2019 Mazda Mazda3 dashboard

The seats, both front and rear, are perfectly comfortable at the four outboard locations. The middle rear seat is a bit tight, as the central hump for the all-wheel drive driveshaft affects legroom. Put the smallest kid there. As I’m six-foot-four, I certainly couldn’t “sit behind myself” without pressing my knees well into the back of the front seat, but normal-sized passengers will be plenty comfortable.

2019 Mazda Mazda3 front seat 2019 Mazda Mazda3 rear seat

The infotainment system is still controlled by a pair of knobs just aft of the shift lever. The main dial spins, clicks, and rocks in four directions to control the screen, while the smaller knob simply handles volume – and pressing it mutes the audio. The system itself has been upgraded over prior years, with snappier responses and a more pleasing font. However, it still oddly truncates song titles at times, occasionally to humorous effect.

2019 Mazda Mazda3 infotainment panel

Driving the Mazda 3 shows the trade-offs Mazda made to move upmarket. While the handling is still quite good, it’s not quite as willing to rotate when driven aggressively as the old model was. Some of that may be down to the all-wheel drive system, which naturally adds traction to the rear, but when Corey drove the front-drive edition, he noted a similar reservation. The ride, however, is luxury-car plush, with only a muted thud when nailing potholes. Wind and road noise are greatly improved over prior years, and feels on par with the luxury competition.

2019 Mazda Mazda3 front

The styling of the newest Mazda 3 is evolutionary. It doesn’t seem radically changed from last year’s model – at least on the four-door sedan – but remains quite handsome. It doesn’t hurt that Mazda insists on painting damned near every press fleet vehicle the extra-cost ($595) Soul Red Crystal, which would make a Trabant look stylish, but this newest 3 is a looker.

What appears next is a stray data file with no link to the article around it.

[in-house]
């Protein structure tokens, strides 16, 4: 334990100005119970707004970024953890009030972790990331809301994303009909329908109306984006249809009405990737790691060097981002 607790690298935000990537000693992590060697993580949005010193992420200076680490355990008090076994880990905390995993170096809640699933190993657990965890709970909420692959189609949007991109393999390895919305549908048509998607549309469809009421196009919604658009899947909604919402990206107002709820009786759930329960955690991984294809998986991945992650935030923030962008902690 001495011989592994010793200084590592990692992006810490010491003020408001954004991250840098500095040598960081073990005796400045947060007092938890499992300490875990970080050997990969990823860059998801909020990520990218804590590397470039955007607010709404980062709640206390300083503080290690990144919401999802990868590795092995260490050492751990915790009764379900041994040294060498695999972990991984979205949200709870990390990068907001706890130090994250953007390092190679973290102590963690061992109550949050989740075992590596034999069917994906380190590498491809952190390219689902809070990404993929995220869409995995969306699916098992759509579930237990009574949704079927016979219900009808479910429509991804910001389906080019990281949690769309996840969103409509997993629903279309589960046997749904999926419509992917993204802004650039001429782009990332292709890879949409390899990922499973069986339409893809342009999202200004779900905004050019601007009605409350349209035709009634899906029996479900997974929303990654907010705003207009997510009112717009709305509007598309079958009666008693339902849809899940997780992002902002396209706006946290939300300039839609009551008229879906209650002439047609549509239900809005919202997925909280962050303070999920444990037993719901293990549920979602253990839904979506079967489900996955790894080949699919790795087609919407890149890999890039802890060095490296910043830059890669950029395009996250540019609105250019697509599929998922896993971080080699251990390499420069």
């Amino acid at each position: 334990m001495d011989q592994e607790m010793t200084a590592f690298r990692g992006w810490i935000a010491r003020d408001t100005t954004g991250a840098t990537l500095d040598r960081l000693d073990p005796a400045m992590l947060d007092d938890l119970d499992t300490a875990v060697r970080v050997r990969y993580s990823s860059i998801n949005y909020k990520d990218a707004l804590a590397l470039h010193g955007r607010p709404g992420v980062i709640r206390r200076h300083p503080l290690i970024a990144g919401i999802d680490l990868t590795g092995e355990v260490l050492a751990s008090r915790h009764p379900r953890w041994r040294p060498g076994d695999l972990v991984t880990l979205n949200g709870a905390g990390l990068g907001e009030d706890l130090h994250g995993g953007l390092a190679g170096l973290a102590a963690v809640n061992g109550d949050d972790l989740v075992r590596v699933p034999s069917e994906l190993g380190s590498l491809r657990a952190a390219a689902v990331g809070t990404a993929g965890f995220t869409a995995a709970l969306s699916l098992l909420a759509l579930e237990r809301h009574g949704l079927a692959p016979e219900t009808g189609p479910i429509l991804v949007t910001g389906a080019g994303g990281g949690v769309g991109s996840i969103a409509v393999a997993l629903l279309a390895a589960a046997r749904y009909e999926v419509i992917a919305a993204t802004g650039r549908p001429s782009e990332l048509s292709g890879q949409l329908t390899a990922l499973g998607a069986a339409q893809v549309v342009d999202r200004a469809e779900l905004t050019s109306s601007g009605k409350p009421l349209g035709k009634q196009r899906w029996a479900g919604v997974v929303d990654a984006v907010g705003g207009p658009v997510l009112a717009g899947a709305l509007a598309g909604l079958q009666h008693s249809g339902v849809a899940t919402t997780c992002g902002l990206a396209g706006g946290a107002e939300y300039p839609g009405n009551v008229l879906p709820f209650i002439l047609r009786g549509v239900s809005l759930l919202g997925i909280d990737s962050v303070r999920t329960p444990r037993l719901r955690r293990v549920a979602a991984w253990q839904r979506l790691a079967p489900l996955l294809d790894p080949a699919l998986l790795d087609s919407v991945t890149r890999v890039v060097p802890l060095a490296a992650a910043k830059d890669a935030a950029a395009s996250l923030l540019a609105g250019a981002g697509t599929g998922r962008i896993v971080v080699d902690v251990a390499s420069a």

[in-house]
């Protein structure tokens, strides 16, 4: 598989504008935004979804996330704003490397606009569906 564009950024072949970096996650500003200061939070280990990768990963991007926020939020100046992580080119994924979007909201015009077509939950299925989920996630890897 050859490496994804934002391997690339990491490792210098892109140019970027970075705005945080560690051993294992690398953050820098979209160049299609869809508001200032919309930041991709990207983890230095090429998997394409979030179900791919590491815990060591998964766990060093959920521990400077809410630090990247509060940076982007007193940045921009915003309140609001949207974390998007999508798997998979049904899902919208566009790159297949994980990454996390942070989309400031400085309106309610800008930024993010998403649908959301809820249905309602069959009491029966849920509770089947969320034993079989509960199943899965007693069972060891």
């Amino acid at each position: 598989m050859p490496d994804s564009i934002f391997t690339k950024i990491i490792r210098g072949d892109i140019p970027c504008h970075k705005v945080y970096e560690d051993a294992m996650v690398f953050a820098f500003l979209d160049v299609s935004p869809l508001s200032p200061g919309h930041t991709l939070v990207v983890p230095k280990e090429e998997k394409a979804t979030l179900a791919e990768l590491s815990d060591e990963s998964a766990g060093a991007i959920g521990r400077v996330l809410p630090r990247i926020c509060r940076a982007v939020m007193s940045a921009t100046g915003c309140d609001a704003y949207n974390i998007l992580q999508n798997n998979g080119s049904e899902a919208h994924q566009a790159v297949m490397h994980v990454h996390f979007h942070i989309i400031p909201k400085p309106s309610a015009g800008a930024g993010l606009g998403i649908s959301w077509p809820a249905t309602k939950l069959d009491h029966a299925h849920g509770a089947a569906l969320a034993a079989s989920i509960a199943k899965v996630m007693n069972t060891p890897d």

2019 Mazda Mazda3 rear

Yes, it’s fair to say I enjoyed my drive in the newest Mazda 3. It’s a clear example of what can be accomplished when an automaker locks onto building the best car possible, price notwithstanding. Whether luxury compact buyers will follow is another story. Mazda engineers have done their job to promote their team into the Premier league. It’s time for marketing and sales to put the ball in the goal.

2019 Mazda Mazda3 rear quarter

[Images: © 2019 Chris Tonn/TTAC]

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73 Comments on “2019 Mazda 3 AWD Review – Promotion and Relegation...”


  • avatar
    FreedMike

    I’d actually love to see a comparison test between this car and the A220.

    I checked out an A220 a few weeks ago – the one I saw on the lot stickered for about $40,000 (!), and as Chris points out, the two cars have similar power, and will have a similar performance envelope.

    (Here’s one more commonality between this car and the A220: both are made in Mexico…because Mercedes apparently can’t make money on a $40,000 compact car unless it’s paying people five bucks an hour to make the thing…)